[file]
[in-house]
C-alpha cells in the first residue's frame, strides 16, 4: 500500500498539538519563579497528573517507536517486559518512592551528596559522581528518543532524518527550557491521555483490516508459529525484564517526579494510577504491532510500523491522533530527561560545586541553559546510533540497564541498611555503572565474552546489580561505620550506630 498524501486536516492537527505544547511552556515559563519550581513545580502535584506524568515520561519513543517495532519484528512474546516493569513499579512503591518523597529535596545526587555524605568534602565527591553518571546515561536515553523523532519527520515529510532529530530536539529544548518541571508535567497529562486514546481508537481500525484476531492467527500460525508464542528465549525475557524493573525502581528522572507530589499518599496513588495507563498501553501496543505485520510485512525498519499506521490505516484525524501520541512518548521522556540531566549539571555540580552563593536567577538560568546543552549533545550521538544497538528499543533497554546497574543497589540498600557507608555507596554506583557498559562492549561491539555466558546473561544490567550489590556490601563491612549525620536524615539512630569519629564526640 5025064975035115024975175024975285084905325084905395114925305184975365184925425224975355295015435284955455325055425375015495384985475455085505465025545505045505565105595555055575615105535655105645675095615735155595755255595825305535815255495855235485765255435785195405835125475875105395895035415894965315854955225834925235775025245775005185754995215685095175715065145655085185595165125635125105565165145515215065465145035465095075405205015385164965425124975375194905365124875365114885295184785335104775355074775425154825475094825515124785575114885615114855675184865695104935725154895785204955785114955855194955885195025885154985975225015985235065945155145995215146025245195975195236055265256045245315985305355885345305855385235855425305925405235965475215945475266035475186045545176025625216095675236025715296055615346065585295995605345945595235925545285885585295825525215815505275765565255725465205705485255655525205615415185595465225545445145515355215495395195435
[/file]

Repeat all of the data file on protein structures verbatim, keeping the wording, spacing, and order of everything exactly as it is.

[in-house]
C-alpha cells in the first residue's frame, strides 16, 4: 500500500498539538519563579497528573517507536517486559518512592551528596559522581528518543532524518527550557491521555483490516508459529525484564517526579494510577504491532510500523491522533530527561560545586541553559546510533540497564541498611555503572565474552546489580561505620550506630 498524501486536516492537527505544547511552556515559563519550581513545580502535584506524568515520561519513543517495532519484528512474546516493569513499579512503591518523597529535596545526587555524605568534602565527591553518571546515561536515553523523532519527520515529510532529530530536539529544548518541571508535567497529562486514546481508537481500525484476531492467527500460525508464542528465549525475557524493573525502581528522572507530589499518599496513588495507563498501553501496543505485520510485512525498519499506521490505516484525524501520541512518548521522556540531566549539571555540580552563593536567577538560568546543552549533545550521538544497538528499543533497554546497574543497589540498600557507608555507596554506583557498559562492549561491539555466558546473561544490567550489590556490601563491612549525620536524615539512630569519629564526640 5025064975035115024975175024975285084905325084905395114925305184975365184925425224975355295015435284955455325055425375015495384985475455085505465025545505045505565105595555055575615105535655105645675095615735155595755255595825305535815255495855235485765255435785195405835125475875105395895035415894965315854955225834925235775025245775005185754995215685095175715065145655085185595165125635125105565165145515215065465145035465095075405205015385164965425124975375194905365124875365114885295184785335104775355074775425154825475094825515124785575114885615114855675184865695104935725154895785204955785114955855194955885195025885154985975225015985235065945155145995215146025245195975195236055265256045245315985305355885345305855385235855425305925405235965475215945475266035475186045545176025625216095675236025715296055615346065585295995605345945595235925545285885585295825525215815505275765565255725465205705485255655525205615415185595465225545445145515355215495395195435